Cryo Electron Microscopy is a powerful Structural Biology technique, allowing the elucidation of the three-dimensional structure of biological macromolecules. In particular, the structural study of purified macromolecules –often referred as Single Particle Analysis(SPA)– is normally performed through an iterative process that needs a first estimation of the three-dimensional structure that is progressively refined using experimental data. It is well-known the local optimisation nature of this refinement, so that the initial choice of this first structure may substantially change the final result. Computational algorithms aiming to providing this first structure already exist. However, the question is far from settled and more robust algorithms are still needed so that the refinement process can be performed with sufficient guarantees. In this article we present a new algorithm that addresses the initial volume problem in SPA by setting it in a Weighted Least Squares framework and calculating the weights through a statistical approach based on the cumulative density function of different image similarity measures. We show that the new algorithm is significantly more robust than other state-of-the-art algorithms currently in use in the field. The algorithm is available as part of the software suite Xmipp (http://xmipp.cnb.csic.es) and Scipion (http://scipion.cnb.csic.es) under the name “Significant”.





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  • Induction of morphological changes in death-induced cancer cells monitored by holographic microscopy
    [Feb 2015]

    Publication date: Available online 27 January 2015
    Source:Journal of Structural Biology

    Author(s): Zahra El-Schich , Anna Mölder , Helena Tassidis , Pirkko Härkönen , Maria Falck Miniotis , Anette Gjörloff Wingren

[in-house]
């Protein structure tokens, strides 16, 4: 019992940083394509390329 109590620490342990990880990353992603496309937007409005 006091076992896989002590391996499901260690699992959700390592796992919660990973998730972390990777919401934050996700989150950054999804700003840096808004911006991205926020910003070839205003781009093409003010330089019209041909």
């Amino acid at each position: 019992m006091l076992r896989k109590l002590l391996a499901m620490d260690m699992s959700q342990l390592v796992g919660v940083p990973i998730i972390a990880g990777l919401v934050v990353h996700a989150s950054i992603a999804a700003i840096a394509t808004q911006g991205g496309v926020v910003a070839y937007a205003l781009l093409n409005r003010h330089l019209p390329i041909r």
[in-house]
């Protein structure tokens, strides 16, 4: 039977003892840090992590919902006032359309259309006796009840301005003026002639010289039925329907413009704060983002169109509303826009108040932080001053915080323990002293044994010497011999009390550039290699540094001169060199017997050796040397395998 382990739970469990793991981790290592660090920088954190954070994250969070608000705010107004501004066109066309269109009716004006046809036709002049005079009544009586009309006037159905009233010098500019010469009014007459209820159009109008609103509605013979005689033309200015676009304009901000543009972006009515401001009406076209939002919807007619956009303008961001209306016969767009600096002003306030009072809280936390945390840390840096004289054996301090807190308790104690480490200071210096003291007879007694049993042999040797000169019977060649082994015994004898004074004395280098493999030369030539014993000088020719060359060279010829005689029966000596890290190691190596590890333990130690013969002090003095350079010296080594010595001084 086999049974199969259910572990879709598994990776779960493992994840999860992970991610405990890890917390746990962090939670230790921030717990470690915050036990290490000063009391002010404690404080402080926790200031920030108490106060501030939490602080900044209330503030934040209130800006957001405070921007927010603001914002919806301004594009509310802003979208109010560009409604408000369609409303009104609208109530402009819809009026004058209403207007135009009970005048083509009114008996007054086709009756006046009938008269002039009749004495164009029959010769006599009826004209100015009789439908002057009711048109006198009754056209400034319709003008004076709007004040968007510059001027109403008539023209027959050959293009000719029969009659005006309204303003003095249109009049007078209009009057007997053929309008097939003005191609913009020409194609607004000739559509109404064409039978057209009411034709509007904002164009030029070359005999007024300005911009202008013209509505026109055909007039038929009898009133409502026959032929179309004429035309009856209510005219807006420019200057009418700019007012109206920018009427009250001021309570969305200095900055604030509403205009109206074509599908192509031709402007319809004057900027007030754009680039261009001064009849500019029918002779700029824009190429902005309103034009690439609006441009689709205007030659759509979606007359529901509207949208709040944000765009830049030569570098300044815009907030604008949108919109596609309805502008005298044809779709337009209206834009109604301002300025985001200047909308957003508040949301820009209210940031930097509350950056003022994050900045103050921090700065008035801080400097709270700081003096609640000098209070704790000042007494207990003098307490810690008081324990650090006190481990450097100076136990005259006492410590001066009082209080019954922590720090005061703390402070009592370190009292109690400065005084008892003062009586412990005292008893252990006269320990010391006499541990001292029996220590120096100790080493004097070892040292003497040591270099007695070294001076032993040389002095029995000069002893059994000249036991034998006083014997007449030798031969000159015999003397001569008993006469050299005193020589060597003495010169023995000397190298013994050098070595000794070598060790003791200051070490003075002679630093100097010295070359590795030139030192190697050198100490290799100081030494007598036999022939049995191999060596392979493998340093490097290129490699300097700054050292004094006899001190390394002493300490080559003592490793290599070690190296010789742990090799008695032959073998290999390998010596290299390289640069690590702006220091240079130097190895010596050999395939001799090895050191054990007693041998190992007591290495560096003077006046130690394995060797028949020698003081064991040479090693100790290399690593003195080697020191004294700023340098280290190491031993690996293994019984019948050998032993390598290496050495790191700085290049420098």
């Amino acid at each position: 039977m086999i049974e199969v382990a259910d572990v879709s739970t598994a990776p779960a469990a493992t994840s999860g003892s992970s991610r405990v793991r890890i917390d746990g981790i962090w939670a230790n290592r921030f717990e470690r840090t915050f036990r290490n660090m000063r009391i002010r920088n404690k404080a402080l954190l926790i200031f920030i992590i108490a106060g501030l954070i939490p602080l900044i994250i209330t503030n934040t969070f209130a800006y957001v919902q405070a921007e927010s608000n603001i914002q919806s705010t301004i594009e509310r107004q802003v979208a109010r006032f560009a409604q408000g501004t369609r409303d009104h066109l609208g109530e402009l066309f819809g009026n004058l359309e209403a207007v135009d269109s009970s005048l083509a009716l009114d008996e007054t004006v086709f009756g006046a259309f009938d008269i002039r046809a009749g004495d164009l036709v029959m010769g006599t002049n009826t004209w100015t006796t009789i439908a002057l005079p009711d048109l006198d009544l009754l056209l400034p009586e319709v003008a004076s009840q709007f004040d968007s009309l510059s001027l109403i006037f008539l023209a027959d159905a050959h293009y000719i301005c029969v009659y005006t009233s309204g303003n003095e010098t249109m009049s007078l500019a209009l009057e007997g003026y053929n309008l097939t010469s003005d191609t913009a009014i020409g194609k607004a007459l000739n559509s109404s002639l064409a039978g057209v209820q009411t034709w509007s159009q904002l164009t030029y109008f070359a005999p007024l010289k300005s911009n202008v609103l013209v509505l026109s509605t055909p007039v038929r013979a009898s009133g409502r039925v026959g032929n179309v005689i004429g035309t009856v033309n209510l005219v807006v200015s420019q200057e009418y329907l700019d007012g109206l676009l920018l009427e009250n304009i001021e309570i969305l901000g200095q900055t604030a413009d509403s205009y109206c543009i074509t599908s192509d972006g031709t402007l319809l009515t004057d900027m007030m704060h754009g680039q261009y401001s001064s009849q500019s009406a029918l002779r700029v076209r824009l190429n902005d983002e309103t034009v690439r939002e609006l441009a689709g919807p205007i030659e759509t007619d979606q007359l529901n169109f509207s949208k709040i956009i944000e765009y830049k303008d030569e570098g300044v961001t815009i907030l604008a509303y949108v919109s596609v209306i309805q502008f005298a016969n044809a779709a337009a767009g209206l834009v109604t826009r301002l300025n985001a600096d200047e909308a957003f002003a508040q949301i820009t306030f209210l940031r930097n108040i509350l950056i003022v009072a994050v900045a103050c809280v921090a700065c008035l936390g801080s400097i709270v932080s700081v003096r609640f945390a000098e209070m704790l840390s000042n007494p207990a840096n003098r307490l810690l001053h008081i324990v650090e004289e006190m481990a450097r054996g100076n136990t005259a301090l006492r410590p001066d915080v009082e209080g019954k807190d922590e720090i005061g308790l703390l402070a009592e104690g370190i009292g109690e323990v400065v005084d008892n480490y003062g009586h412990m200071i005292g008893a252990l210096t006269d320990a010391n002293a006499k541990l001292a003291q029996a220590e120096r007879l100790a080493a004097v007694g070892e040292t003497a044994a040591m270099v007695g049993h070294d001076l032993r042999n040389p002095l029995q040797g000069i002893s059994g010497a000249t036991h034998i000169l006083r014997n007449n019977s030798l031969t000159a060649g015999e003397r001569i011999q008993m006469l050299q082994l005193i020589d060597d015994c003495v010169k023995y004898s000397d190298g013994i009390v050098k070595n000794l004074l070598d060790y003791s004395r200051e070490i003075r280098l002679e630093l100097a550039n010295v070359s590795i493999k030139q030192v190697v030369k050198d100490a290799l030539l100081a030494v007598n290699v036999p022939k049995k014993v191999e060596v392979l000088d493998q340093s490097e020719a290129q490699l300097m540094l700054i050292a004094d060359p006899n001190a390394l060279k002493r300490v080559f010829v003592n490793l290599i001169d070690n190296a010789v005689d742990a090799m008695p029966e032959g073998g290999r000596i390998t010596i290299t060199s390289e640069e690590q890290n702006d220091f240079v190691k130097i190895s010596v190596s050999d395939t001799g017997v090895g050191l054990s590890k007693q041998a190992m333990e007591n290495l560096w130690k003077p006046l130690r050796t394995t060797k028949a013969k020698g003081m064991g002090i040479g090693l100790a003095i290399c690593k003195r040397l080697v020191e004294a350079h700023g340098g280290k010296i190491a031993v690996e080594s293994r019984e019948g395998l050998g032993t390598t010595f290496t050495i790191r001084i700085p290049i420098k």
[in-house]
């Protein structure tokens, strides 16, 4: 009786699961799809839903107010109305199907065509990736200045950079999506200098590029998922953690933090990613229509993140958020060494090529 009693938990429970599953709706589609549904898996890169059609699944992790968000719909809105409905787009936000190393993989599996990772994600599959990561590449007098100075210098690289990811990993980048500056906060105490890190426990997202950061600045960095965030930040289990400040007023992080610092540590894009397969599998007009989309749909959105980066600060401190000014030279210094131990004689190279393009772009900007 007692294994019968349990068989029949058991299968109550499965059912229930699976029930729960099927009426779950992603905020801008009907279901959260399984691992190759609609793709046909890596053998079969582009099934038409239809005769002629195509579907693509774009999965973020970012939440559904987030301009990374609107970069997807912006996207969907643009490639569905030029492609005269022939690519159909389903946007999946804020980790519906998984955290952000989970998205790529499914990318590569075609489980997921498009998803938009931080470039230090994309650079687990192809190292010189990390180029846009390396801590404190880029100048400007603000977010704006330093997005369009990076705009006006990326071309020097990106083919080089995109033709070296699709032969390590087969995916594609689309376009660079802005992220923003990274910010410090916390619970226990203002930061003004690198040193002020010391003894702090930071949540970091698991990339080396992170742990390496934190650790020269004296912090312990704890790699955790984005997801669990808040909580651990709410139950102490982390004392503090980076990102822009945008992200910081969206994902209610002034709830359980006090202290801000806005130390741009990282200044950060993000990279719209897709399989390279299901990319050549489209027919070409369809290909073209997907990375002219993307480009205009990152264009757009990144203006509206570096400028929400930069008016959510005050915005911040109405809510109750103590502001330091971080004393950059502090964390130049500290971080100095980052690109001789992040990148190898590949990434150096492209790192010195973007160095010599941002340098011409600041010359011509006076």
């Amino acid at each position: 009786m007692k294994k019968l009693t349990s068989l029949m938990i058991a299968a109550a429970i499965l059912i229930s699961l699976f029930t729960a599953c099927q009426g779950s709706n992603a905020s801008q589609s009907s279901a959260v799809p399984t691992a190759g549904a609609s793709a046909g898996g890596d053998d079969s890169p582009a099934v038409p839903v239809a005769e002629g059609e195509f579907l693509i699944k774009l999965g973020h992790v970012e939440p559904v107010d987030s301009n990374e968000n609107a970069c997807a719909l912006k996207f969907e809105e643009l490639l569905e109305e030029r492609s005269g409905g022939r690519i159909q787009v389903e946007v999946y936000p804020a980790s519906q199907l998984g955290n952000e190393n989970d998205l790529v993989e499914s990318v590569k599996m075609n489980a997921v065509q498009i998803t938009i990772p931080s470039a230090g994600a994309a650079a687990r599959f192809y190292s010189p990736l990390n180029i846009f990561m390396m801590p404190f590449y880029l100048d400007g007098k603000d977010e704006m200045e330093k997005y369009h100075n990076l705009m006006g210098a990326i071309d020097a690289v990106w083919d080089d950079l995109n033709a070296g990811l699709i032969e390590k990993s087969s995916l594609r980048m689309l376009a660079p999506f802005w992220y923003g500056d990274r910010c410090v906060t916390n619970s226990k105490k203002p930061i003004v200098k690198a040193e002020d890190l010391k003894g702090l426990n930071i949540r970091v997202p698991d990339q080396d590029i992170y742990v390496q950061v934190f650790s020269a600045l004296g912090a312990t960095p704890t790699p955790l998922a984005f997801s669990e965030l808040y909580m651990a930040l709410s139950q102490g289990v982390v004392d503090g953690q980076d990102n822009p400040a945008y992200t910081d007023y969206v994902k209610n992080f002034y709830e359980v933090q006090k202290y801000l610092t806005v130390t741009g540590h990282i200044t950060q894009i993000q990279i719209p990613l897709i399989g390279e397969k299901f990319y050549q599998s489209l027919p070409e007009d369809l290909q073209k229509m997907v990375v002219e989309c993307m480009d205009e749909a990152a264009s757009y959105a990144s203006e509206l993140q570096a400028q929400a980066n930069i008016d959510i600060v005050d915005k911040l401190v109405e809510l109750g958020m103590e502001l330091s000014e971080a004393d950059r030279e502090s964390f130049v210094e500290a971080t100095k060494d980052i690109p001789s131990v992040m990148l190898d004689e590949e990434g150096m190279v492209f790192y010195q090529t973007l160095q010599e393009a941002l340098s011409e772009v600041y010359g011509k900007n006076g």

We are using the label-free technique of holographic microscopy to analyze cellular parameters including cell number, confluence, cellular volume and area directly in the cell culture environment. We show that death-induced cells can be distinguished from untreated counterparts by the use of holographic microscopy, and we demonstrate its capability for cell death assessment. Morphological analysis of two representative cell lines (L929 and DU145) was performed in the culture flasks without any prior cell detachment. The two cell lines were treated with the anti-tumour agent etoposide for 1–3days. Measurements by holographic microscopy showed significant differences in average cell number, confluence, volume and area when comparing etoposide-treated with untreated cells. The cell volume of the treated cell lines was initially increased at early time-points. By time, cells decreased in volume, especially when treated with high doses of etoposide. In conclusion, we have shown that holographic microscopy allows label-free and completely non-invasive morphological measurements of cell growth, viability and death. Future applications could include real-time monitoring of these holographic microscopy parameters in cells in response to clinically relevant compounds.